Incentives for retirement saving are in the policy headlights in both New Zealand and the UK. This post attempts to compare the cost of these incentives, allowing for the different size of population and different systems used. It’s not very elegant, but it is one way of showing just how costly UK pension incentives are.
New Zealand: For every dollar a KiwiSaver member contributes, the government pays 50 cents up to an annual limit. In the 2015/6 year, this Member Tax Credit is expected to cost around NZD 700 million. Around NZD 225 million was paid each year for the kick-start payment to every new member, which had been a feature of KiwiSaver since its launch, but was discontinued in early 2015.
“…the gross cost of pensions tax relief is significant. Including relief on both income tax and National Insurance contributions, the government forwent nearly £50 billion in 2013-14…”
Of that £50 billion, £34.3 billion was in income tax relief on contributions and on the investment income of pension funds.
“The government also receives tax revenue from pensions in payment. In 2013-14, the government received £13.1 billion in tax on pension payments. It could therefore be argued that the net cost to the Exchequer from pensions tax relief in 2013-14 was £21.2 billion.” [£34.3 less £13.1]
If we go with the lowest figure of £21.2 million, it is still not quite the right comparison with the KiwiSaver MTC figure: the tax on UK pensions payments comes from pensions contributions in previous years on which tax relief was granted. So we are muddling up cohorts of tax payers and savers, but we are at least comparing annual net costs to the tax payers of each country.
Simply comparing the two: the annual cost to the UK government of incentives for retirement saving per capita of population is around five times the closest equivalent for KiwiSaver.
This is some way from being an exact comparison, but it shows that the cost in the UK is relatively very high. The generous UK incentives have not resulted in obviously greater success. So it is quite fair to ask whether policy objectives could be achieved at a lower cost to UK taxpayers, especially since auto-enrolment and pensions freedom are dramatic reforms with the objective of encouraging pension saving.
Approximations in this calculation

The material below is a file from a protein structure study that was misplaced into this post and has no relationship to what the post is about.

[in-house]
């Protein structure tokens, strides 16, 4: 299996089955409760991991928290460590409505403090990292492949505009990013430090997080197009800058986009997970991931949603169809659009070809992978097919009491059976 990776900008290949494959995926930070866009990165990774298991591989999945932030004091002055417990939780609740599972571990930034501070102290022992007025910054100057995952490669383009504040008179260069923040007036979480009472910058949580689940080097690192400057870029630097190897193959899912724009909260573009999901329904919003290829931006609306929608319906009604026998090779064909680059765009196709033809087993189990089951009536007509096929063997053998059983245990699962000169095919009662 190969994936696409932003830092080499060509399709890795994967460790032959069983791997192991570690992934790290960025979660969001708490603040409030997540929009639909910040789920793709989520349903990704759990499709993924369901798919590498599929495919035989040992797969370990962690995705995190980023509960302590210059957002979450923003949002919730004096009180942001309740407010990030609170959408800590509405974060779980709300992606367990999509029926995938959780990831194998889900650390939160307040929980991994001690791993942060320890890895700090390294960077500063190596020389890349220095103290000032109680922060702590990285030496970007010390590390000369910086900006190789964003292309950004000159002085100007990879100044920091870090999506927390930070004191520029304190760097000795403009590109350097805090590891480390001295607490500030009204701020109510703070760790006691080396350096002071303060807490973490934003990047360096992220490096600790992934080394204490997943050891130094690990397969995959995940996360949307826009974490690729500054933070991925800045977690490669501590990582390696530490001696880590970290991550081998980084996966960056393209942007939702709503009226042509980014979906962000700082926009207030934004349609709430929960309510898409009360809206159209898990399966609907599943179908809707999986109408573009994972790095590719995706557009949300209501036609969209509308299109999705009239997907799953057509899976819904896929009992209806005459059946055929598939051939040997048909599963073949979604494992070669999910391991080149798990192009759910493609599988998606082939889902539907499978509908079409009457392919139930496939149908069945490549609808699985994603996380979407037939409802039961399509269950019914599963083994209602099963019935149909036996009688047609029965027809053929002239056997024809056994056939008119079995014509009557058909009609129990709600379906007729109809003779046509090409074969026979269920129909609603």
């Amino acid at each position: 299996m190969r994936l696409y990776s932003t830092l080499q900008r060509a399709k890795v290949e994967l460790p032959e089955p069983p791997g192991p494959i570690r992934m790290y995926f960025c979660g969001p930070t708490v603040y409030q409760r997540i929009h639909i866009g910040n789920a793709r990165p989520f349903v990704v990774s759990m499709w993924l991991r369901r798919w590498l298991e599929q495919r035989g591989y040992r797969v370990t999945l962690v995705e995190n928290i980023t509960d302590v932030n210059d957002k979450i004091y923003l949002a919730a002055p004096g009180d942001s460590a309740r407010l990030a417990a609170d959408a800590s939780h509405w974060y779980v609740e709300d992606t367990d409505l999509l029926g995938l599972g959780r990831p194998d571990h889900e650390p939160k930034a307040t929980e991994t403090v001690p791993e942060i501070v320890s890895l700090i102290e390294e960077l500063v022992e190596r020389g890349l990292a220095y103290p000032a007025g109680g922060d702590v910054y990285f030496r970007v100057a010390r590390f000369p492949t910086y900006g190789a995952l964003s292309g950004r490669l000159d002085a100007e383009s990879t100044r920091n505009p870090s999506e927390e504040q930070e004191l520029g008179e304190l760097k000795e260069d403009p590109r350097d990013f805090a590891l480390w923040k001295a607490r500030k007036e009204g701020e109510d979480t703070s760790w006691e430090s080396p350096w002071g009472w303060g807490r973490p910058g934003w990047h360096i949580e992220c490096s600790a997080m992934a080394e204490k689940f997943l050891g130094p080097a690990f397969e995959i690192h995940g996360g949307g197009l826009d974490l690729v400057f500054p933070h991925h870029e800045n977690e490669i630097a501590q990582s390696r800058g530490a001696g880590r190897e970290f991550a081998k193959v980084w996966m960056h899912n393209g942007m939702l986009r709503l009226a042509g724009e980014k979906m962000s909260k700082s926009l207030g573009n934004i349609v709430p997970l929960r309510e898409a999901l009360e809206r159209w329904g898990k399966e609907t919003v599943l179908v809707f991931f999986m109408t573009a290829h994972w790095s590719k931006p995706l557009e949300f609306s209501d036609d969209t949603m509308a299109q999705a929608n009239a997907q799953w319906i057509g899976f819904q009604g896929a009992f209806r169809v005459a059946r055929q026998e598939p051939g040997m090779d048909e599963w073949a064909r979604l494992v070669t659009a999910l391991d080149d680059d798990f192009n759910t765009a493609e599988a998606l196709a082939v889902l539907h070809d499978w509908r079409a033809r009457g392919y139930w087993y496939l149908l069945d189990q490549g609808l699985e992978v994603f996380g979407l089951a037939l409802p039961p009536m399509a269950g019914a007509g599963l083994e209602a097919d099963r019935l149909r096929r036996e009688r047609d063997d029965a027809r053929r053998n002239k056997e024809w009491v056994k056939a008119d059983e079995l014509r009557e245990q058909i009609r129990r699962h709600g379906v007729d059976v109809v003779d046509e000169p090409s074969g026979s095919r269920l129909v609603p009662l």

This isn’t asking which country has the best policy or whether either country has the right policy settings – that would depend on policy objectives. A value for money calculation would look at the benefit side of the equation as well as the cost. Some indication of what this might tell us is given here.
The cost of any tax advantage in the invest phase isn’t included for KiwiSaver, but KiwiSaver investing is usually in a Portfolio Investment Entity (PIE) fund, the taxation of which is the same for non-retirement saving in a PIE. The cost of relief from Capital Gains Tax in the invest phase isn’t included for UK pensions, as HMRC find it too difficult to estimate that.
The cost of Member Tax Credit to non-KiwiSaver alternative retirement savings vehicles has not been included, but KiwiSaver dominates the market. The cost of incentives for non-retirement saving in KiwiSaver – the First Home Deposit Subsidy – is not included here.
The target market for the retirement savings incentives is different in each country: there is no minimum age for joining KiwiSaver but only people aged 16 or over can join the UK’s NEST scheme for example. The cost of incentives falls to all tax payers. The total population of each country has been used as a simple way to convert total cost to a per capita cost, using mid-2014 numbers.
While allowing for the effect of New Zealand’s Budget 2015 (the removal of the kick-start), no allowance has been made for changes to the cost of UK tax relief from the latest (2013-14) figures.
The exchange rate between pound and NZ dollar has moved between NZD 2.15 to 2.45 per 1 GBP in the 3 months to early September. The above uses the average of 2.30.